Sam scoffs at the unintended, yet telling, slight. “It’s always that last line,” he replies, before hopping out to join Bucky.
With the trail on the Flag-Smashers going cold, Bucky tells Sam that there’s someone he should meet to learn more about the history of the super soldier serum. They head to Baltimore and end up at a house belonging to a man who Bucky met during the Korean War. The man is revealed to be Isaiah Bradley, the first Black Captain America from the comic books.
The encounter with Bradley is brief, but it’s an unfortunate and revelatory scene. Revealing his super strength by flinging a tin box into a wall, Bradley also begins to reveal the injustices inflicted upon him by the country and government he fought for during the Korean War. “You know what they did to me for being a hero?” Bradley asks the duo, recounting his time serving in the Army. “They put my ass in jail for 30 years. People running tests, taking my blood, coming into my cell.”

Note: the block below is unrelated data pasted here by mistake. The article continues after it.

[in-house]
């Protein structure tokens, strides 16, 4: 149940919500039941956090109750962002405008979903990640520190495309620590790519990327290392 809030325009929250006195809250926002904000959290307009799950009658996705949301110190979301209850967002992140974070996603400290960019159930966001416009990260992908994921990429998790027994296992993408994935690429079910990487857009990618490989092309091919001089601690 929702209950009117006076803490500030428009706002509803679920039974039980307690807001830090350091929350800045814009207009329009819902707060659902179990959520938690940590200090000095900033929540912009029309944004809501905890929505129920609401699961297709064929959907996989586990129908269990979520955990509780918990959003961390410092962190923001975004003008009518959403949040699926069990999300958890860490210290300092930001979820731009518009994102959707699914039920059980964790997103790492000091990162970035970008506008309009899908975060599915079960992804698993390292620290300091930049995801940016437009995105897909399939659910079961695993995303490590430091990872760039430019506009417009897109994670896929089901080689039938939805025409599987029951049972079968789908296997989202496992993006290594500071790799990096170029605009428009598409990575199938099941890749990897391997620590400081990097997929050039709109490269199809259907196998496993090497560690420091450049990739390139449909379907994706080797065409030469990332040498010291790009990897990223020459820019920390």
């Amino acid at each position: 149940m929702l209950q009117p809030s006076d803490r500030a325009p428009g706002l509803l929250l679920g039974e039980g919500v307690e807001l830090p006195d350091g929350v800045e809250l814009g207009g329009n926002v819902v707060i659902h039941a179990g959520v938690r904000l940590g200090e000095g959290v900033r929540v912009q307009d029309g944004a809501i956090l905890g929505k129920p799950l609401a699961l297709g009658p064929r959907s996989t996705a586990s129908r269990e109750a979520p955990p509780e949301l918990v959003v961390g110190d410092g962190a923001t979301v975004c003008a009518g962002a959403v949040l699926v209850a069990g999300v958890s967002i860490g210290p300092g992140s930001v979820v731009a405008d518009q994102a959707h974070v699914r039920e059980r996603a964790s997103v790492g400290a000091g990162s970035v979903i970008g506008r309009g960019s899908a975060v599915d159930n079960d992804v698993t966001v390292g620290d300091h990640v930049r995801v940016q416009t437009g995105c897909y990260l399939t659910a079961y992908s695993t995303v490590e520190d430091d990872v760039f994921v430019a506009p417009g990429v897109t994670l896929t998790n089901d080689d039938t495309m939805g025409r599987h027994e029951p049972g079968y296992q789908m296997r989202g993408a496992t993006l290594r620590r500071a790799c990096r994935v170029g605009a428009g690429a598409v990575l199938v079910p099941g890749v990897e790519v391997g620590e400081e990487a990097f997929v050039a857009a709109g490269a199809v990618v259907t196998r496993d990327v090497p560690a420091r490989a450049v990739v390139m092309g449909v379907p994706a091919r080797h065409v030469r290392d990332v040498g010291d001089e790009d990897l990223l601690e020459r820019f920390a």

Sam is understandably outraged by the fact that he is only just now learning about Isaiah Bradley. “You’re telling me that there was a Black super soldier decades ago and nobody knew about it?” Sam yells at Bucky. As if Sam didn’t have enough doubts about the government after it went behind his back to hand Cap’s shield over to some white dude with no superpowers (not to mention the fact that he can’t even get a damn loan from the bank), now he has to grapple with the fact that his country—one that he has served as both a member of the Air Force and the Avengers—wrongfully convicted and experimented on a hero because of the color of his skin. If Bradley had been kept a secret this whole time, what else has the government withheld? Sam noted to Rhodey in the premiere that the world was fine without anybody taking up the Captain America mantle when Steve was in the ice for 70 years, but this all now begs the question: Was there a Black Captain America during that time?